Mekons Honky Tonkin'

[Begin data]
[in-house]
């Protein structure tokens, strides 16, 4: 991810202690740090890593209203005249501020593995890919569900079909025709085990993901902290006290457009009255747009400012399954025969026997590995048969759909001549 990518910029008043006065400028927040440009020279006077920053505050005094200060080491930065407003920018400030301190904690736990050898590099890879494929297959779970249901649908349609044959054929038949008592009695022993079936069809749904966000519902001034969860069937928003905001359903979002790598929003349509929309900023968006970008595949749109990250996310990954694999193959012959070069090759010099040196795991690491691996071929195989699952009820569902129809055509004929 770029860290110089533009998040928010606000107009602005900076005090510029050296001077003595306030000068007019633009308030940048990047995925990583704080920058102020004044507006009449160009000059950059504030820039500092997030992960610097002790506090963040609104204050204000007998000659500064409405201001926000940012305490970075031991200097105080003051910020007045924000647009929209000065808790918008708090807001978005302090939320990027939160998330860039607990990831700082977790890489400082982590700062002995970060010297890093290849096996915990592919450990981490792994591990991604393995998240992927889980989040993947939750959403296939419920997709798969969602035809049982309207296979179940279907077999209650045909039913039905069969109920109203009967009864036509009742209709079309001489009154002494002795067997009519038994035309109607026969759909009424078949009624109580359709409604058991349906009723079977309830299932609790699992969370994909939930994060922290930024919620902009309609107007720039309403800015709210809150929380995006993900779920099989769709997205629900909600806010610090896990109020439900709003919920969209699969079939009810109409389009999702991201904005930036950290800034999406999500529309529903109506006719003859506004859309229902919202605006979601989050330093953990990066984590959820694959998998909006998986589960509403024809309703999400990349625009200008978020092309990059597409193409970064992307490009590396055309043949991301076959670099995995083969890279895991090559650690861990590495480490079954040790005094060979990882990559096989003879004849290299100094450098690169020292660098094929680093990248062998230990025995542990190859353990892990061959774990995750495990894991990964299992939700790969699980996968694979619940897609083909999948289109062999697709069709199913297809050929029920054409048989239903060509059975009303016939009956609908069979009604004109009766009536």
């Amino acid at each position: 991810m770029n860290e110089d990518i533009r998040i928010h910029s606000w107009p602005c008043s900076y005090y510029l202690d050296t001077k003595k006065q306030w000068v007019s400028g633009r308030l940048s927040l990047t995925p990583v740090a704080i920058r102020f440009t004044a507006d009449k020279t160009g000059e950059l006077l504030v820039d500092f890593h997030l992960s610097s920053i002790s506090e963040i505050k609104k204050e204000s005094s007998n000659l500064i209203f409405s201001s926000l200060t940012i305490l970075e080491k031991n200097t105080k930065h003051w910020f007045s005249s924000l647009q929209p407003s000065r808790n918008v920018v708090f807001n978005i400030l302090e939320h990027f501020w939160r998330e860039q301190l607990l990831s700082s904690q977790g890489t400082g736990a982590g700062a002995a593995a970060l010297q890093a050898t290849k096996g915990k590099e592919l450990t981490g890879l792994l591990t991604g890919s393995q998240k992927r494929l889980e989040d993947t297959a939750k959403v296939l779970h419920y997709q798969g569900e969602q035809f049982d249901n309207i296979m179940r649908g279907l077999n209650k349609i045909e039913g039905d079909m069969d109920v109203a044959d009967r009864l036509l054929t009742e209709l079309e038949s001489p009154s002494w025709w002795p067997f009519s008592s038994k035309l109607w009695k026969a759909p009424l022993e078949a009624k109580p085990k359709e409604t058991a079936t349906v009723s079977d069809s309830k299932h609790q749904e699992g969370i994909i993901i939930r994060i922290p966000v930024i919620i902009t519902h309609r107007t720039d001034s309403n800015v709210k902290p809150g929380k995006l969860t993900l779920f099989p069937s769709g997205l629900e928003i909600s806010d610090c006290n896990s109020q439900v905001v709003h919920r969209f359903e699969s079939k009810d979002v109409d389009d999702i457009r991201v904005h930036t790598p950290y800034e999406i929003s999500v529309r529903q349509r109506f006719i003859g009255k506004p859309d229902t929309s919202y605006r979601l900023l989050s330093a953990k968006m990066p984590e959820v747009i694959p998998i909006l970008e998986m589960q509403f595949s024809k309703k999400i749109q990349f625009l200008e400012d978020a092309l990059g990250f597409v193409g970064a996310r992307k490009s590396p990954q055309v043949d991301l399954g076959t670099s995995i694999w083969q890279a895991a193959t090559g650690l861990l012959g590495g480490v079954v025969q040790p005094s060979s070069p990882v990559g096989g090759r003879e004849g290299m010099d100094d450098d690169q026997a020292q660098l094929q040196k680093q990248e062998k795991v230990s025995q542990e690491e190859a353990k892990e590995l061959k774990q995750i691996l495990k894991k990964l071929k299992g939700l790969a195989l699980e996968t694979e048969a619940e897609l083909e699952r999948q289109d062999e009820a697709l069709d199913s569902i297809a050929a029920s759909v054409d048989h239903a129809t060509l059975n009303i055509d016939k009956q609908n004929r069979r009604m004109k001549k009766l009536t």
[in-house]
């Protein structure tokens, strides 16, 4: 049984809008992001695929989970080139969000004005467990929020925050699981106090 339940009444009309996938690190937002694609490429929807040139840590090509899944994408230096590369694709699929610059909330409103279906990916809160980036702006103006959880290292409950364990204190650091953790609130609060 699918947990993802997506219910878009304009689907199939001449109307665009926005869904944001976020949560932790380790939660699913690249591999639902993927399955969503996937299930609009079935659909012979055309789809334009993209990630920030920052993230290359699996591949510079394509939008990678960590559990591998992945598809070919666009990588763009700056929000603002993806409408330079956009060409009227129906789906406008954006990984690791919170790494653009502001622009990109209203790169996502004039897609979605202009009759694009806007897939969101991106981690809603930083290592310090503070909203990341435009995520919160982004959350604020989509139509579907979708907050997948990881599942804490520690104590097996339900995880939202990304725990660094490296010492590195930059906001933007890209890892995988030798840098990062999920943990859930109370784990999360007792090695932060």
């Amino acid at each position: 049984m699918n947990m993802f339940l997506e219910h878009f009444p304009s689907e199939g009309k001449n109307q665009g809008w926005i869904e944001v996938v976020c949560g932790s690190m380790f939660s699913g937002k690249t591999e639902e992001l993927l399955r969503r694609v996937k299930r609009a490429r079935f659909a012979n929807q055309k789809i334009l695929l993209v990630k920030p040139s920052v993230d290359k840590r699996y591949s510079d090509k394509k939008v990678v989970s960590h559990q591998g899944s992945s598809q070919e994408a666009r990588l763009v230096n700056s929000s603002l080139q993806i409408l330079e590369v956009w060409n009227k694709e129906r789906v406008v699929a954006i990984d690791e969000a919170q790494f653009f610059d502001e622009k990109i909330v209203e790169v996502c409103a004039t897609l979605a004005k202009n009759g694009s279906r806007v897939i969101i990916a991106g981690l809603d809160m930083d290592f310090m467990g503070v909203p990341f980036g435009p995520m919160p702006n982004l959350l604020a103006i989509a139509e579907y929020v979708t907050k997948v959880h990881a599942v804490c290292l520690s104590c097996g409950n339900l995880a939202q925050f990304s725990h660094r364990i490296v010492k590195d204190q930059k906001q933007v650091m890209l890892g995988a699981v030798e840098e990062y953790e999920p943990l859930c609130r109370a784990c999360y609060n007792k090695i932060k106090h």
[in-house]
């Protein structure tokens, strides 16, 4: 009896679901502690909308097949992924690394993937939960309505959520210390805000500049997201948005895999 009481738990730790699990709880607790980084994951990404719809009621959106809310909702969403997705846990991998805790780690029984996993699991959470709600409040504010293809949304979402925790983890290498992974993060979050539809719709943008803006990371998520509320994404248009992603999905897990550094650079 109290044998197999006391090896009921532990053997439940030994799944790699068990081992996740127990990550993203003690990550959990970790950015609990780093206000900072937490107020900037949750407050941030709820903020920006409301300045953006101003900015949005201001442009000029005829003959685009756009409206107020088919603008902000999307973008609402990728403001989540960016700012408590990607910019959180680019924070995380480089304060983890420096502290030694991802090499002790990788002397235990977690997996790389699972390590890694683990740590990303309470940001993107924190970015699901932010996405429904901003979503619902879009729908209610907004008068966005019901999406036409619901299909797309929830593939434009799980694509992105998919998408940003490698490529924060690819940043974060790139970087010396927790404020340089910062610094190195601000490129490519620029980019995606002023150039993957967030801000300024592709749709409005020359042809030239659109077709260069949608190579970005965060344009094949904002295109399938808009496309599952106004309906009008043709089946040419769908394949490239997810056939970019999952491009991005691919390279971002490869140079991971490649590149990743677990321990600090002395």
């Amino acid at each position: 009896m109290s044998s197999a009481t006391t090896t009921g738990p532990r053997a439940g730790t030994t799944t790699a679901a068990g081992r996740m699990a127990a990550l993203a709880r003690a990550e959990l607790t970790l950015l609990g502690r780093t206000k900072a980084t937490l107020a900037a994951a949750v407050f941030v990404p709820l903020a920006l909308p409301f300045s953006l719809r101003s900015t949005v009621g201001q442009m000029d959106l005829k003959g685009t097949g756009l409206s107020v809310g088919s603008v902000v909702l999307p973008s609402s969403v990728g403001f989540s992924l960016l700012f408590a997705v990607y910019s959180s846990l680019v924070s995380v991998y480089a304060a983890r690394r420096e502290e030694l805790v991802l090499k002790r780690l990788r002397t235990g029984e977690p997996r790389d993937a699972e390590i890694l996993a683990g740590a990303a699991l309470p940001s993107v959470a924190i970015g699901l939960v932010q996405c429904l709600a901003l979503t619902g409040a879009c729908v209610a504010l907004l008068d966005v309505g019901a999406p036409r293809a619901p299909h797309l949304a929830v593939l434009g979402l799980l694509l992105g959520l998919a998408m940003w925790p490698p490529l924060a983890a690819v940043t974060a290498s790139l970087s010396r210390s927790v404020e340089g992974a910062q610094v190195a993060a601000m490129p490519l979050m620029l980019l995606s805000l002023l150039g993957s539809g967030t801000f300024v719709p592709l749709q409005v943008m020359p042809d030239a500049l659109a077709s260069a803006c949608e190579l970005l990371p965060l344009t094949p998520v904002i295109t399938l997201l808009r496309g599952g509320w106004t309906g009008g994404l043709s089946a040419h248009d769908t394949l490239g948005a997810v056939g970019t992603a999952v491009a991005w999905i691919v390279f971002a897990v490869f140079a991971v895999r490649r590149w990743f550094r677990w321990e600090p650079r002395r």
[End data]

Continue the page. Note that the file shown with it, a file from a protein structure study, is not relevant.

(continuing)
Published Jan 01, 2006It has taken a long time to fully calculate the importance of the Mekons, the art-punk/country collective from Leeds, England. But just as American bands like the Gun Club and Uncle Tupelo were laying the foundation for the alt-country revolution, the Mekons were on a similar mission, but with a typically British edginess. This reissue of Honky Tonkin, their third album and first official Stateside release, captures them at an early peak in 1987 and remains a seminal recording, along with their debut, Fear & Whiskey. By this point, their mix of Cash and Clash (with a dash of the Pogues for good measure) was refined enough to take on their mythological America, which they would soon wholeheartedly embrace with a full-scale relocation to Chicago. Covers of "Sleepness Nights and "Sin City blend nicely with more locally-inspired fare like "Charlie Cake Park and "Trimdon Grange Explosion, both of which are also prime examples of trademark Leeds lefty politics first popularised by Gang of Four. While the album rings with an 80s artificiality, the Mekons passion and innovation undeniably shines through, especially on the still ass-kicking "Sympathy For The Mekons. One of the cornerstone early alt-country releases. (Quarterstick)